“This is not about getting extra violin lessons for our kids. This is about the support they need to achieve their full potential in life.
“It’s about how they might be able one day to get a job and live independently. It’s that important.”
Sarah Jones is one of four mothers from Surrey taking a case to the High Court to challenge cuts to services for their five children with disabilities.
Surrey County Council plans to cut £21m from services for disabled children.
The council says its focus is still to make sure children get the support they need.
But the mothers claim the planned cuts are unlawful, because the local authority did not consult affected families.
‘Already a fight: How much harder will it get?’
Sarah’s son, who has a rare neuromuscular condition, communicates using sign language and a tablet – but, with support, he’s in mainstream school.
Sarah says she understands the council’s predicament.
“I recognise they’re in a very difficult position,” she says. “They’ve had huge amounts of funding cuts from central government. So naturally there are a lot of pressures.
“But at the end of the day, they also have a legal and moral responsibility to meet the needs of children with disabilities.
“So many parents are already having to fight so hard to get the support their children need to be safe at school, to have the development they need to get at school, to have the therapy they need – that’s already a fight.
“So many parents are fighting – so how much harder will it get?”
What is motivating these mothers to take this action?
Alicia McColl, whose 14-year-old son is autistic and has attention deficit hyperactivity disorder (ADHD), was the mother who reached out to others locally to tackle the issue.
“I think a lot of parents are very concerned about it . When we first went out there and said: ‘This is what’s going to happen’, we had a massive response from parents.”
Alicia hopes the court action will prompt a response from central government.
“I think they [the council] have an obligation to go back to central government and say: ‘We don’t have enough money, we cannot meet our obligations because we just don’t have enough money’.”
Sarah says she’s bringing the case for her son – and others.
“It’s about the support for my son that he needs, it’s about the support for all the other children who are like him in Surrey.
“Because this level of cuts is going to make it very difficult for people who already have to fight quite hard to get the support they need for their children.”
Debbie Butler, whose son and daughter are both autistic, hopes the case will show why it’s important to invest in children with special educational needs and disabilities (SEND) early on in life.
“The support that these children get could enable them to be independent. Without that support, they’re always going to need help from society, so in the long term it’s actually cheaper to put the provision in now.”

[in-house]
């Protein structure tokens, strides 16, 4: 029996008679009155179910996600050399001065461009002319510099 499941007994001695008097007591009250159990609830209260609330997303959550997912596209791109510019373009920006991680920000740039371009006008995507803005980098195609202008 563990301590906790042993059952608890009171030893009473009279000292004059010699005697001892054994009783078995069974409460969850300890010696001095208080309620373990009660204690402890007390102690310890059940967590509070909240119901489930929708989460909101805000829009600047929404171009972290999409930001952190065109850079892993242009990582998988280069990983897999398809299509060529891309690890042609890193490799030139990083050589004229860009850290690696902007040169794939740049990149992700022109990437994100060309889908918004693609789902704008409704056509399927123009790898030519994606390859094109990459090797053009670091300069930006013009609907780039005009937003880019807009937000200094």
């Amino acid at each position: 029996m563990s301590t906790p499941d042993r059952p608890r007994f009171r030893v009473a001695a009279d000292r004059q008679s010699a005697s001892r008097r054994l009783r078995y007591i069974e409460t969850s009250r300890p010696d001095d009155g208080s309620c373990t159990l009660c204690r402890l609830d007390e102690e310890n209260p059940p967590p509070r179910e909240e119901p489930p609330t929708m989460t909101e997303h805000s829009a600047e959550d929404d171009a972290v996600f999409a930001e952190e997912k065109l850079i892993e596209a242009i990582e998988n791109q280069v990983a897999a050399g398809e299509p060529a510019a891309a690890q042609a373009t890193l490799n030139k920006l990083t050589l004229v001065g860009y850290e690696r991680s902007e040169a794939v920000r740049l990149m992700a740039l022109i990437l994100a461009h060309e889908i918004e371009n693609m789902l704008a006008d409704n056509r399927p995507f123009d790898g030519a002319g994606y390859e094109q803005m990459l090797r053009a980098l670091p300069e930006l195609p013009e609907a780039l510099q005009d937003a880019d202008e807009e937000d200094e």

What does Surrey County Council say?
Surrey County Council has issued a short statement about the judicial review.
“We are defending this claim, but as ever our main focus is making sure children get the support that they need,” it said.
The council says it won’t be saying anything more until after the judgement.
How unusual is this sort of action?
This group is not the first to bring such an action – and is unlikely to be the last.
In July, a group of parents from Bristol brought a legal challenge over Bristol City Council’s decision to cut £5m from services for children with SEND.
Sitting at Bristol Civil Justice Centre, the judge ruled that the council had acted illegally.
A group of parents from Hackney in east London is bringing a similar case at the end of October.
In Scarborough, North Yorkshire and Robertsbridge, East Sussex, parents are trying to raise funds to bring a case.
What does the families’ lawyer say?
The Surrey families are being represented by human rights lawyer Anne-Marie Irwin from Irwin Mitchell.
Ms Irwin said: “We are pleased that the High Court has recognised the need for a full legal review of the county council’s plans to be held.
“However, despite this, we would once again urge the local authority to reconsider its decision and enter into constructive dialogue with the families on how best to find a solution.
“We appreciate the severe financial burdens that public services face, but this issue will not go away.”
What does the Department for Education say?
Minister for Children and Families Nadhim Zahawi said he wanted children with SEND “to achieve well in school and college, find employment and go on to live happy and fulfilled lives” just like others.
“We have introduced education health and care plans (EHCPs), putting families at the heart of the process and providing support tailored to individual needs.
“Our externally led exclusions review is looking at why some children are more likely to be excluded from school, including those with SEND.”